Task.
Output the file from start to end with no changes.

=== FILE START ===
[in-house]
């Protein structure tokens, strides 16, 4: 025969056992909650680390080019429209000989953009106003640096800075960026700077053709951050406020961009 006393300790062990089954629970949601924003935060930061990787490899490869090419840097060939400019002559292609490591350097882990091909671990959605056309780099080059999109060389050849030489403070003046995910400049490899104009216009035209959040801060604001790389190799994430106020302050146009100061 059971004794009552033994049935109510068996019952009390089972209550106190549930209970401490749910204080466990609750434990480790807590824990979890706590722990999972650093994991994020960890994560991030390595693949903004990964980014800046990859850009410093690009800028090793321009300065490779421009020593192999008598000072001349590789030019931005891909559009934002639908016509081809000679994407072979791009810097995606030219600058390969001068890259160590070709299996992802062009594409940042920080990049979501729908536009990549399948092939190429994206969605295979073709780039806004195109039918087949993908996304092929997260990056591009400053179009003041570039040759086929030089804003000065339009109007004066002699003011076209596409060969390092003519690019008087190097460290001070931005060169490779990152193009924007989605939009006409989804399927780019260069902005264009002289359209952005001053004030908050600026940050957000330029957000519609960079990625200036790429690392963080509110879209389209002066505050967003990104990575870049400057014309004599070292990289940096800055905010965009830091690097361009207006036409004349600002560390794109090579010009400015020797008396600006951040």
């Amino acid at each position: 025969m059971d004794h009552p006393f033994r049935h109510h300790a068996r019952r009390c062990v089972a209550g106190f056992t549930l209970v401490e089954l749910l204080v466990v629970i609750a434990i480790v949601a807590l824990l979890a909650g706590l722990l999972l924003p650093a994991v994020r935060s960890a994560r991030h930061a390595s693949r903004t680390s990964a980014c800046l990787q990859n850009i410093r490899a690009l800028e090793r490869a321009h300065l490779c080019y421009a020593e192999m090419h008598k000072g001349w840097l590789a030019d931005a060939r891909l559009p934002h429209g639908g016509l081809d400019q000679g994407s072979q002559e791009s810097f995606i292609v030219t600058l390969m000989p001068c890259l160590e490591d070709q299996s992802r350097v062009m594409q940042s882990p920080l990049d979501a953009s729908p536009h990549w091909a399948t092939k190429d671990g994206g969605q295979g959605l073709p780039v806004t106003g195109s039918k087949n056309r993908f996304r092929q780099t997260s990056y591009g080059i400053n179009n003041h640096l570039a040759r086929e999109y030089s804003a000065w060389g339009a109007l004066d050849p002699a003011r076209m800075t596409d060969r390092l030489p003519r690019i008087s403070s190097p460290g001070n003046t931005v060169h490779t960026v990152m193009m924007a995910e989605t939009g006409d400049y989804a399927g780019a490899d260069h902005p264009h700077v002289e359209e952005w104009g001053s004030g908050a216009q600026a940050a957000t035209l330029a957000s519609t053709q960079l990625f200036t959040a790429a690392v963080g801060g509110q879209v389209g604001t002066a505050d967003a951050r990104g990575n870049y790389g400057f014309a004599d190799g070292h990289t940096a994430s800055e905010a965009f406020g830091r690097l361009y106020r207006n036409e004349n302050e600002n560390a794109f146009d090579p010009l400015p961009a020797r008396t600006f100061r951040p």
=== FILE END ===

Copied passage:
[in-house]
């Protein structure tokens, strides 16, 4: 025969056992909650680390080019429209000989953009106003640096800075960026700077053709951050406020961009 006393300790062990089954629970949601924003935060930061990787490899490869090419840097060939400019002559292609490591350097882990091909671990959605056309780099080059999109060389050849030489403070003046995910400049490899104009216009035209959040801060604001790389190799994430106020302050146009100061 059971004794009552033994049935109510068996019952009390089972209550106190549930209970401490749910204080466990609750434990480790807590824990979890706590722990999972650093994991994020960890994560991030390595693949903004990964980014800046990859850009410093690009800028090793321009300065490779421009020593192999008598000072001349590789030019931005891909559009934002639908016509081809000679994407072979791009810097995606030219600058390969001068890259160590070709299996992802062009594409940042920080990049979501729908536009990549399948092939190429994206969605295979073709780039806004195109039918087949993908996304092929997260990056591009400053179009003041570039040759086929030089804003000065339009109007004066002699003011076209596409060969390092003519690019008087190097460290001070931005060169490779990152193009924007989605939009006409989804399927780019260069902005264009002289359209952005001053004030908050600026940050957000330029957000519609960079990625200036790429690392963080509110879209389209002066505050967003990104990575870049400057014309004599070292990289940096800055905010965009830091690097361009207006036409004349600002560390794109090579010009400015020797008396600006951040």
């Amino acid at each position: 025969m059971d004794h009552p006393f033994r049935h109510h300790a068996r019952r009390c062990v089972a209550g106190f056992t549930l209970v401490e089954l749910l204080v466990v629970i609750a434990i480790v949601a807590l824990l979890a909650g706590l722990l999972l924003p650093a994991v994020r935060s960890a994560r991030h930061a390595s693949r903004t680390s990964a980014c800046l990787q990859n850009i410093r490899a690009l800028e090793r490869a321009h300065l490779c080019y421009a020593e192999m090419h008598k000072g001349w840097l590789a030019d931005a060939r891909l559009p934002h429209g639908g016509l081809d400019q000679g994407s072979q002559e791009s810097f995606i292609v030219t600058l390969m000989p001068c890259l160590e490591d070709q299996s992802r350097v062009m594409q940042s882990p920080l990049d979501a953009s729908p536009h990549w091909a399948t092939k190429d671990g994206g969605q295979g959605l073709p780039v806004t106003g195109s039918k087949n056309r993908f996304r092929q780099t997260s990056y591009g080059i400053n179009n003041h640096l570039a040759r086929e999109y030089s804003a000065w060389g339009a109007l004066d050849p002699a003011r076209m800075t596409d060969r390092l030489p003519r690019i008087s403070s190097p460290g001070n003046t931005v060169h490779t960026v990152m193009m924007a995910e989605t939009g006409d400049y989804a399927g780019a490899d260069h902005p264009h700077v002289e359209e952005w104009g001053s004030g908050a216009q600026a940050a957000t035209l330029a957000s519609t053709q960079l990625f200036t959040a790429a690392v963080g801060g509110q879209v389209g604001t002066a505050d967003a951050r990104g990575n870049y790389g400057f014309a004599d190799g070292h990289t940096a994430s800055e905010a965009f406020g830091r690097l361009y106020r207006n036409e004349n302050e600002n560390a794109f146009d090579p010009l400015p961009a020797r008396t600006f100061r951040p």